Newsletter #37: January 2017

A brand new series has begun on

In this series we have another fine mix of novels and short stories, of contemporary works and historical fiction, of stories full of fun and stories that will make you think, and of classics and new works.

The project is run by Gaelchultúr and funding is provided by Clár na Leabhar Gaeilge (Foras na Gaeilge). Since was established in late 2009 its aim has been to encourage people, both in Ireland and around the world, to read Irish language books. Individuals can become members of this online book club but we also want to encourage the members to get together in various locations, both in Ireland and elsewhere, to discuss the books featured on the site.

Each month, club members have access to English translations of the most difficult words and phrases contained in that month’s book and they have an opportunity to express their opinions of the work on the site’s forum. On top of that, a review podcast is made available each month, containing a lively, entertaining discussion of the Book of the Month.

If you are not already a member of, you can become one straight away by click on this link. Membership is free and it only takes a moment to join. You will then have access to the glossaries, podcasts and extracts from all of the books that have been chosen so far.

Gaelchultúr’s Book Club in Dublin

Gaelchultúr has been running a book club in Dublin since last September, and the club’s members meet up at the end of each month to discuss the book selected by for that month. The club’s meetings take place in Gaelchultúr’s headquarters at 11 Clare Street, Dublin 2, and are open to all. You can register here (free of charge) to receive information regarding those meetings.

The first book of the spring season, Danny, Seaimpín an Domhain by Roald Dahl, which has been translated into Irish by Muiris Ó Raghallaigh, will be discussed from 7pm on Thursday, 26 January 2017.

January–June 2017 series


Danny, Seaimpín an Domhain by Roald Dahl, translated by Muiris Ó Raghallaigh

The spring series commenced this year with Danny, Seaimpín an Domhain, one of Roald Dahl's most popular works. This book has been translated into many languages, and the Irish translation was recently completed by Muiris Ó Raghallaigh.

This novel (1975), which deals with the special love that exists between a father and son, tells the story of Danny and his father William. It's a story about moral choices, and it shows how 'good' people can do bad things, or how people are sometimes forced to make difficult decisions. That being said, the book gives hope to young people. It shows that they can fight back in small ways against those who persecute them, and win small battles through cleverness and hard work.


Go mbeinnse choíche saor by Máire Dinny Wren

Within this collection are stories of strong women who have to struggle against their own powerlessness in a world that is not always fair or just. The women in these stories all aspire to freedom, their unvanquishable thirst for life spurring them on as they strive for independence.

Violence, betrayal, destitution, emigration - they are all to be found in these stories, and each story is driven by a keen understanding of the humanity and the love at the centre of each character. The stories are told in a poetic voice that shows that there is always more going on than one sees at first glance.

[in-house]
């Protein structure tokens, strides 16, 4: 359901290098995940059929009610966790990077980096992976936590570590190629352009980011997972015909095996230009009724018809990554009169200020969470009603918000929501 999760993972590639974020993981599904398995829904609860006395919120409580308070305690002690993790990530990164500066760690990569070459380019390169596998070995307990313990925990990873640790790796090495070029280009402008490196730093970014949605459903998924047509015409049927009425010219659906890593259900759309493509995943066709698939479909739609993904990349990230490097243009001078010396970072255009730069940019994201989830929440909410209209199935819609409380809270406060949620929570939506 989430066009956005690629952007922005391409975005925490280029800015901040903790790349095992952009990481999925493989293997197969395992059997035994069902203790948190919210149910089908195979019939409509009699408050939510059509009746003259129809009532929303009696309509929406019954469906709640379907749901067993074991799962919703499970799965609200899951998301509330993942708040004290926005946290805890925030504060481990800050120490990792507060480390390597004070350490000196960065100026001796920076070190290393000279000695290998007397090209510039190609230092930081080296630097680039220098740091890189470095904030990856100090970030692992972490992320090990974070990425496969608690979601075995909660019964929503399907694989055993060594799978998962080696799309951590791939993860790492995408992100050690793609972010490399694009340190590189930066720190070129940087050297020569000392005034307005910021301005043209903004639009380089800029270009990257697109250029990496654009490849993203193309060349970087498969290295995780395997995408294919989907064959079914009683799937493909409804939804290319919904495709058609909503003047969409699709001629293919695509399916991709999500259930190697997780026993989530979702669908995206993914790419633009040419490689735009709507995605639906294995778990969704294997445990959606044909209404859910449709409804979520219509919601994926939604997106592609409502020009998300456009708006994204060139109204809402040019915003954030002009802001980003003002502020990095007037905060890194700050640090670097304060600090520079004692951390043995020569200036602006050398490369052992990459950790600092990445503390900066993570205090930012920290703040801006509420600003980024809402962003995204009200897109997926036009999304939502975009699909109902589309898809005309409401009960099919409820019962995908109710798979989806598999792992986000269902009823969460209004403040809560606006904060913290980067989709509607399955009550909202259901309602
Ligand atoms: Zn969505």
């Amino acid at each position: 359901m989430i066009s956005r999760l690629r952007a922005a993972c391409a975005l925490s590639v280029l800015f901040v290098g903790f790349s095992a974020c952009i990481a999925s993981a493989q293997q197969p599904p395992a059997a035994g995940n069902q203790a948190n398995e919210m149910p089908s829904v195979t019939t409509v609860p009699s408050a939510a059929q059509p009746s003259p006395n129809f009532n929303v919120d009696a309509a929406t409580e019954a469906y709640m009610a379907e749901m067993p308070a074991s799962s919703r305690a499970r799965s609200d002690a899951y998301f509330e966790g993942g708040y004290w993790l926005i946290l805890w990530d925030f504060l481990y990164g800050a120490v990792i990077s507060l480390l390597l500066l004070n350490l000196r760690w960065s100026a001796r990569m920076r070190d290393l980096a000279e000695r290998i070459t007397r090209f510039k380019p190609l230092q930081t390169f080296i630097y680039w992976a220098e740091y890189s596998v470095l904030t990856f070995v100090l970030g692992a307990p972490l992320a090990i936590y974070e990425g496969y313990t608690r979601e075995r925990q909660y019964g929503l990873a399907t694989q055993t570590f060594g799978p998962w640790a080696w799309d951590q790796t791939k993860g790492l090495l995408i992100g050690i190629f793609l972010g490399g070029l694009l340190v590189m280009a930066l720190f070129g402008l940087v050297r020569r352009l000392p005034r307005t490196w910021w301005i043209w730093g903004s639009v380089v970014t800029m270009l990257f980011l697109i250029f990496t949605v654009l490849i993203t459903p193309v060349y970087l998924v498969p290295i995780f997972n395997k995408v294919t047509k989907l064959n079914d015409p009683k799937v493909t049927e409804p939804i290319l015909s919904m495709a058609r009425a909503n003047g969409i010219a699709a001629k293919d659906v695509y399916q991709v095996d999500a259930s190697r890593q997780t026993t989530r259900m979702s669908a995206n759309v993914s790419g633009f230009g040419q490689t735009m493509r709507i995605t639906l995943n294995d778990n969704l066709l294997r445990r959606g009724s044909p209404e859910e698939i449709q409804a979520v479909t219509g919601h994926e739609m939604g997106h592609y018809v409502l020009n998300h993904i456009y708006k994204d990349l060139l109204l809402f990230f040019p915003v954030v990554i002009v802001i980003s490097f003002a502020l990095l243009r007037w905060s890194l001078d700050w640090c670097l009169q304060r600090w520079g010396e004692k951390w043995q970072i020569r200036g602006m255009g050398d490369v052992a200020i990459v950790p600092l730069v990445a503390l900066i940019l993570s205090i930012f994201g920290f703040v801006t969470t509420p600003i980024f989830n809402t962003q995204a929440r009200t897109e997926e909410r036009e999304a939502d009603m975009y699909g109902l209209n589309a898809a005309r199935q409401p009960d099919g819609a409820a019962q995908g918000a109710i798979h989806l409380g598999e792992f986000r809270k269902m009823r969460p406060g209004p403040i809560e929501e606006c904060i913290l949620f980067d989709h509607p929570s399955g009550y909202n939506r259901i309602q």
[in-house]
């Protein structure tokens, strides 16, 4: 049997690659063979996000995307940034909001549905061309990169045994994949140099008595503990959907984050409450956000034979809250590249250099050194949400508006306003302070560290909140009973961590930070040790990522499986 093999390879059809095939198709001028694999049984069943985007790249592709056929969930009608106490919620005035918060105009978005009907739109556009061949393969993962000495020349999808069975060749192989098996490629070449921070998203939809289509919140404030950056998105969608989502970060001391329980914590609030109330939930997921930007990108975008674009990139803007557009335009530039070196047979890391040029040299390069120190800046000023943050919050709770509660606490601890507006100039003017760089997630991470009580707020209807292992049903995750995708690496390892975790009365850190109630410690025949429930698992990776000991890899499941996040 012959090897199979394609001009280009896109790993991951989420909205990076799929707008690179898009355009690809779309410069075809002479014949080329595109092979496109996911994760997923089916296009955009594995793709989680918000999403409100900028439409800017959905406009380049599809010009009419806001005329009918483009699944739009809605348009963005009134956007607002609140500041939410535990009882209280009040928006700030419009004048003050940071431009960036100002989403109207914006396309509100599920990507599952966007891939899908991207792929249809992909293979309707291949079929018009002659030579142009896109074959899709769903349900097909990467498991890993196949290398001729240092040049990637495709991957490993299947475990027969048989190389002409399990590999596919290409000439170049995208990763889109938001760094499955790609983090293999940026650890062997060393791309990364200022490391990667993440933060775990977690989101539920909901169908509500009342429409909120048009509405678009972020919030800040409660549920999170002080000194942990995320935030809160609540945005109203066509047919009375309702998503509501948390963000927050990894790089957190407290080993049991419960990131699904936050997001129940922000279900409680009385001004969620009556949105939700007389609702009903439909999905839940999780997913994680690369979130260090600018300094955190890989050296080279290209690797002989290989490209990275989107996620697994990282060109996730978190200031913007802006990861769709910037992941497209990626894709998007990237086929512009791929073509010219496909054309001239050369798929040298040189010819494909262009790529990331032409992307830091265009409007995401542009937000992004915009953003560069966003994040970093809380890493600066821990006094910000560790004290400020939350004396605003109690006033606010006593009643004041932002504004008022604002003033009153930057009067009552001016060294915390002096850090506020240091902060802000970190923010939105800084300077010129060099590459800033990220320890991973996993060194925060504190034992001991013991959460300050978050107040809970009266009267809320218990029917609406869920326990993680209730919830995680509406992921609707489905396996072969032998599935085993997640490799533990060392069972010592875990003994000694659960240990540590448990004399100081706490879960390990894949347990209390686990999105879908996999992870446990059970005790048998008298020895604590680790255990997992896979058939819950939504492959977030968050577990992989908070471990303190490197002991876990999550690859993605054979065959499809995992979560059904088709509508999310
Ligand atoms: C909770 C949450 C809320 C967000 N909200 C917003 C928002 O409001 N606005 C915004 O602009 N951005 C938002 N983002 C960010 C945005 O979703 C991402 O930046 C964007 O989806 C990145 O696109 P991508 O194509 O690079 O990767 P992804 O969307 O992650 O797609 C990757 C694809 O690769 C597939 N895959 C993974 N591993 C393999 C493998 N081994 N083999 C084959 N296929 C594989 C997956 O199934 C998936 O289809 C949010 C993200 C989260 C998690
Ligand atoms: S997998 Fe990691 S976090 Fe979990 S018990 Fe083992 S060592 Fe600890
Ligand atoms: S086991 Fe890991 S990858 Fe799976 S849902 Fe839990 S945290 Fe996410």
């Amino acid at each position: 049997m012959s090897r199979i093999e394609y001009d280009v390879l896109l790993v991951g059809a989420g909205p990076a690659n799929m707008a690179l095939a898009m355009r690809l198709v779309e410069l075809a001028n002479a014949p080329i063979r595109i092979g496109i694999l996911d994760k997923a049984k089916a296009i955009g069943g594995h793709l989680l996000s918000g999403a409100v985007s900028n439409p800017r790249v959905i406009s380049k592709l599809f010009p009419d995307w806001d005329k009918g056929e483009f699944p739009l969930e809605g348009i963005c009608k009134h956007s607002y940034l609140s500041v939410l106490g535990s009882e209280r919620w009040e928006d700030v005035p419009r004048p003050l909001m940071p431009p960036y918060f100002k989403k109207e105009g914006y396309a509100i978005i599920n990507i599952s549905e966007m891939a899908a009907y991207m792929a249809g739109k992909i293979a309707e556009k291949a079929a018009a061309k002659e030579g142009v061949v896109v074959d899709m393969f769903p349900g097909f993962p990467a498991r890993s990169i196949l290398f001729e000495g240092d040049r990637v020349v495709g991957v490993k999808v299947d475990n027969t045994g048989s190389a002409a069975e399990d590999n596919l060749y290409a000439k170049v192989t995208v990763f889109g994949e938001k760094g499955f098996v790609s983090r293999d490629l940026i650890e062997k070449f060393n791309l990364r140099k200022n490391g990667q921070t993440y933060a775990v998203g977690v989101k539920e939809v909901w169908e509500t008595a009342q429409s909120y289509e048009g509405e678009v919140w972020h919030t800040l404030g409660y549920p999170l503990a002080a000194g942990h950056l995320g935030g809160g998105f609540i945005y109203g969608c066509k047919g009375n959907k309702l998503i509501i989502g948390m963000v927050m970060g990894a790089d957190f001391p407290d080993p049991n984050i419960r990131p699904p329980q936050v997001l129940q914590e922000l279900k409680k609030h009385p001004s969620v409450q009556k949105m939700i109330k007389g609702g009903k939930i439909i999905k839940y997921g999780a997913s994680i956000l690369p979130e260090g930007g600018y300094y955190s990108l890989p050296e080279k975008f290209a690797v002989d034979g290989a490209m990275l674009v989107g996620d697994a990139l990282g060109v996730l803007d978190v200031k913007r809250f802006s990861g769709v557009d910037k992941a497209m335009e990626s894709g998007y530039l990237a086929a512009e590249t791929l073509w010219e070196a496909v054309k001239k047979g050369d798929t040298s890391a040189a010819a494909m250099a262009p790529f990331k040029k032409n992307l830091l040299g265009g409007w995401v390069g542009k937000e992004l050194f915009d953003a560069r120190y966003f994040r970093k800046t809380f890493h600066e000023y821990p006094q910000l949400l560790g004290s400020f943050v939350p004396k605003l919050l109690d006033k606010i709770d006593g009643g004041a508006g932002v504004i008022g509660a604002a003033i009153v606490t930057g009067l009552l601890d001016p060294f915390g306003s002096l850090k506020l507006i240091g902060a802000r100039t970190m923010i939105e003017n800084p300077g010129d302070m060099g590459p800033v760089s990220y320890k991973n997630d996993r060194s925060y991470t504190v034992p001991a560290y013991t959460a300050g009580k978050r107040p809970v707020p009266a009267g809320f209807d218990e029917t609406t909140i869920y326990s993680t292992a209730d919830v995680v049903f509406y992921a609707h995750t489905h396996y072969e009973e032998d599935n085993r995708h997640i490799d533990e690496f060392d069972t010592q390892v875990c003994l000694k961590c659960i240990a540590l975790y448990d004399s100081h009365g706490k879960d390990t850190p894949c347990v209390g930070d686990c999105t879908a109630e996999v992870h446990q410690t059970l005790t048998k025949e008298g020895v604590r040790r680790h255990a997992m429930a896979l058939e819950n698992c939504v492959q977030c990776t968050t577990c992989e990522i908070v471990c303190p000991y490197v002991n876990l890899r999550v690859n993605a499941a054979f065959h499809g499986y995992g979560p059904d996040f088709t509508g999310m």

Máire Nic Artáin le Séamus Ó Néill

This novel gives a mature, measured insight into the enmity in the Six Counties during the time of the first world war. The pitiful divisions between communities and religions are drawn in detail in this character-driven story, as is the attempt of true love to overcome those divisions. That attempt is unsuccessful, however, and the cruel bitterness of the Troubles soon gets the upper hand, destroying hard-earned almost-happiness once again ... showing, tragically, that you can only pretend for so long in a place where hatred is so deeply rooted.


An Dochtúir Áthas by Liam Mac Cóil

“One of the best-written, most different, most interesting - in a word, one of the best - novels published in Ireland in a long while. You are kept on the edge of your seat from page to page.” Pearse Hutchinson

This book, first published in 1994, is one of the few full-length, modern, experimental novels in the Irish language. Its subject is the relationship of the hero with his psychiatrist - or can one even say that much with any certainty?


Hula Hul by Seán Mac Mathúna

“Kerry, 1923. On top of the mountain recess he turned and looked back. She was still there, beside the well, with her small bucket, looking up at him. She looked small, fragile, lonely. He understood those three things well. He had never been with a woman.”

This is the story of Mait Dálaigh, a man who was never with a woman; the story of Cáit Ní Bhric, a young woman who has spent her life slaving away; and the story of Breen, a handsome young man who has his own cross to bear through the snow of the Kerry mountains, as war is fought on all sides.


Íbíotsa by Labhrás Ó Finneadha

Go to Ibiza for a fortnight and it's all there before you: a day without shame on the beach; sleeping on the street, never to wake; the pricking of folly; the wandering brood; the journey of repentance; smoking and drinking in secret; the surge towards eternity; and who knows who you might meet? Meandering little stories that show the small events of life in the hidden community of the island.’s forum

We’re always delighted to hear your opinions on the current series of books, on the review podcasts or on literature in general on the forum. There’s no need to worry about your grammar or standard of Irish. And, if you have any suggestions regarding the site, please let us know!